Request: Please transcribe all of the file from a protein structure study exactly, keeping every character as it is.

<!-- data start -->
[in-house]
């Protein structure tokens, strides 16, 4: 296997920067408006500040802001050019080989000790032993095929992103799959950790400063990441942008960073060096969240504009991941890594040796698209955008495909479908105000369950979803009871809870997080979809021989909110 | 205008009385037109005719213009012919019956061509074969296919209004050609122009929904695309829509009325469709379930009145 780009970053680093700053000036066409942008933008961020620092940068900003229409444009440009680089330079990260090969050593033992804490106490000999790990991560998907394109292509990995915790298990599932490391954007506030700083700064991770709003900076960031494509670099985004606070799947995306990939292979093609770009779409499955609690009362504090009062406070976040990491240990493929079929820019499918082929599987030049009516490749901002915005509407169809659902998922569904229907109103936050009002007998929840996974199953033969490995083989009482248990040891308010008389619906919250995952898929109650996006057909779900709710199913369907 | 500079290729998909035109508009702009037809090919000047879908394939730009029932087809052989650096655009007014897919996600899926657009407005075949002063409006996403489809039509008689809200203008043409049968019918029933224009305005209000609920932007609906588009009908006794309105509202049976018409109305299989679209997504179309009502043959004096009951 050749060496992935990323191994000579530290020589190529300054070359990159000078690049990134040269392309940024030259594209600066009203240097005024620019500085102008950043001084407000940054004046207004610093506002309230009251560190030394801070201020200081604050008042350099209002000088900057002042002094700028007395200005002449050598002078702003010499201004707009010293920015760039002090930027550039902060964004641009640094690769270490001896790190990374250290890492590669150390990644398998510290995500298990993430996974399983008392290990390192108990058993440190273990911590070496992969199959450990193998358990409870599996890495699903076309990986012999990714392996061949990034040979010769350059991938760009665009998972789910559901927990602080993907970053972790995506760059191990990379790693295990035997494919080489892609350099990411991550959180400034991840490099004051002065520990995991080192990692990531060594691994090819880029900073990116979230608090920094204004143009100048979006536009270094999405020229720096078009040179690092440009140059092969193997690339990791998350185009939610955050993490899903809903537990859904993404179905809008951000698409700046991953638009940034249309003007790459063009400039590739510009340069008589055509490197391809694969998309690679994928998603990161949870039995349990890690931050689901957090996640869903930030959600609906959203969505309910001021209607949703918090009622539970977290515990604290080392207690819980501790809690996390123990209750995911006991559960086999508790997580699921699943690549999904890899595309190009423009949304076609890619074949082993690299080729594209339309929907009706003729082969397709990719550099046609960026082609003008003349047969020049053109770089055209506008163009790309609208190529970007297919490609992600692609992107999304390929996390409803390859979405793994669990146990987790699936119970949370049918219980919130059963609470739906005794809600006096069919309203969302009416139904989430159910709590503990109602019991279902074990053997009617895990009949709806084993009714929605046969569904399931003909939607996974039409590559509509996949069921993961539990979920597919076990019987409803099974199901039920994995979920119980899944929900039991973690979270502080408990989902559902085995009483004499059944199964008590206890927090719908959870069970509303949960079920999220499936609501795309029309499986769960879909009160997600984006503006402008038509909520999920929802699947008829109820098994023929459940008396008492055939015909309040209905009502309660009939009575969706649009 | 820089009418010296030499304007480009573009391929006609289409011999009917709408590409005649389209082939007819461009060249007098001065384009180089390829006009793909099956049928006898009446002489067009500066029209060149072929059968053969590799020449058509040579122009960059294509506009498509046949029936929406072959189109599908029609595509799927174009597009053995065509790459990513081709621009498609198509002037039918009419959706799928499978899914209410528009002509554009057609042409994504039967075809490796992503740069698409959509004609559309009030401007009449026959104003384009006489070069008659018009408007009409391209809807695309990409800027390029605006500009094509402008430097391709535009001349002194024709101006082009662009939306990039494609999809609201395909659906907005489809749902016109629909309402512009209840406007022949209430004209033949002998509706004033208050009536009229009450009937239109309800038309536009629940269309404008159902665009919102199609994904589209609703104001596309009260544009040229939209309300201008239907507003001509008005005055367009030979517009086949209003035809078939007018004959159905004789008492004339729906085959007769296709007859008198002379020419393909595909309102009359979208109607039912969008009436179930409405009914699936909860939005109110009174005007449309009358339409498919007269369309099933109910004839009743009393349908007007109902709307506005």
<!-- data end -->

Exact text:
[in-house]
């Protein structure tokens, strides 16, 4: 296997920067408006500040802001050019080989000790032993095929992103799959950790400063990441942008960073060096969240504009991941890594040796698209955008495909479908105000369950979803009871809870997080979809021989909110 | 205008009385037109005719213009012919019956061509074969296919209004050609122009929904695309829509009325469709379930009145 780009970053680093700053000036066409942008933008961020620092940068900003229409444009440009680089330079990260090969050593033992804490106490000999790990991560998907394109292509990995915790298990599932490391954007506030700083700064991770709003900076960031494509670099985004606070799947995306990939292979093609770009779409499955609690009362504090009062406070976040990491240990493929079929820019499918082929599987030049009516490749901002915005509407169809659902998922569904229907109103936050009002007998929840996974199953033969490995083989009482248990040891308010008389619906919250995952898929109650996006057909779900709710199913369907 | 500079290729998909035109508009702009037809090919000047879908394939730009029932087809052989650096655009007014897919996600899926657009407005075949002063409006996403489809039509008689809200203008043409049968019918029933224009305005209000609920932007609906588009009908006794309105509202049976018409109305299989679209997504179309009502043959004096009951 050749060496992935990323191994000579530290020589190529300054070359990159000078690049990134040269392309940024030259594209600066009203240097005024620019500085102008950043001084407000940054004046207004610093506002309230009251560190030394801070201020200081604050008042350099209002000088900057002042002094700028007395200005002449050598002078702003010499201004707009010293920015760039002090930027550039902060964004641009640094690769270490001896790190990374250290890492590669150390990644398998510290995500298990993430996974399983008392290990390192108990058993440190273990911590070496992969199959450990193998358990409870599996890495699903076309990986012999990714392996061949990034040979010769350059991938760009665009998972789910559901927990602080993907970053972790995506760059191990990379790693295990035997494919080489892609350099990411991550959180400034991840490099004051002065520990995991080192990692990531060594691994090819880029900073990116979230608090920094204004143009100048979006536009270094999405020229720096078009040179690092440009140059092969193997690339990791998350185009939610955050993490899903809903537990859904993404179905809008951000698409700046991953638009940034249309003007790459063009400039590739510009340069008589055509490197391809694969998309690679994928998603990161949870039995349990890690931050689901957090996640869903930030959600609906959203969505309910001021209607949703918090009622539970977290515990604290080392207690819980501790809690996390123990209750995911006991559960086999508790997580699921699943690549999904890899595309190009423009949304076609890619074949082993690299080729594209339309929907009706003729082969397709990719550099046609960026082609003008003349047969020049053109770089055209506008163009790309609208190529970007297919490609992600692609992107999304390929996390409803390859979405793994669990146990987790699936119970949370049918219980919130059963609470739906005794809600006096069919309203969302009416139904989430159910709590503990109602019991279902074990053997009617895990009949709806084993009714929605046969569904399931003909939607996974039409590559509509996949069921993961539990979920597919076990019987409803099974199901039920994995979920119980899944929900039991973690979270502080408990989902559902085995009483004499059944199964008590206890927090719908959870069970509303949960079920999220499936609501795309029309499986769960879909009160997600984006503006402008038509909520999920929802699947008829109820098994023929459940008396008492055939015909309040209905009502309660009939009575969706649009 | 820089009418010296030499304007480009573009391929006609289409011999009917709408590409005649389209082939007819461009060249007098001065384009180089390829006009793909099956049928006898009446002489067009500066029209060149072929059968053969590799020449058509040579122009960059294509506009498509046949029936929406072959189109599908029609595509799927174009597009053995065509790459990513081709621009498609198509002037039918009419959706799928499978899914209410528009002509554009057609042409994504039967075809490796992503740069698409959509004609559309009030401007009449026959104003384009006489070069008659018009408007009409391209809807695309990409800027390029605006500009094509402008430097391709535009001349002194024709101006082009662009939306990039494609999809609201395909659906907005489809749902016109629909309402512009209840406007022949209430004209033949002998509706004033208050009536009229009450009937239109309800038309536009629940269309404008159902665009919102199609994904589209609703104001596309009260544009040229939209309300201008239907507003001509008005005055367009030979517009086949209003035809078939007018004959159905004789008492004339729906085959007769296709007859008198002379020419393909595909309102009359979208109607039912969008009436179930409405009914699936909860939005109110009174005007449309009358339409498919007269369309099933109910004839009743009393349908007007109902709307506005």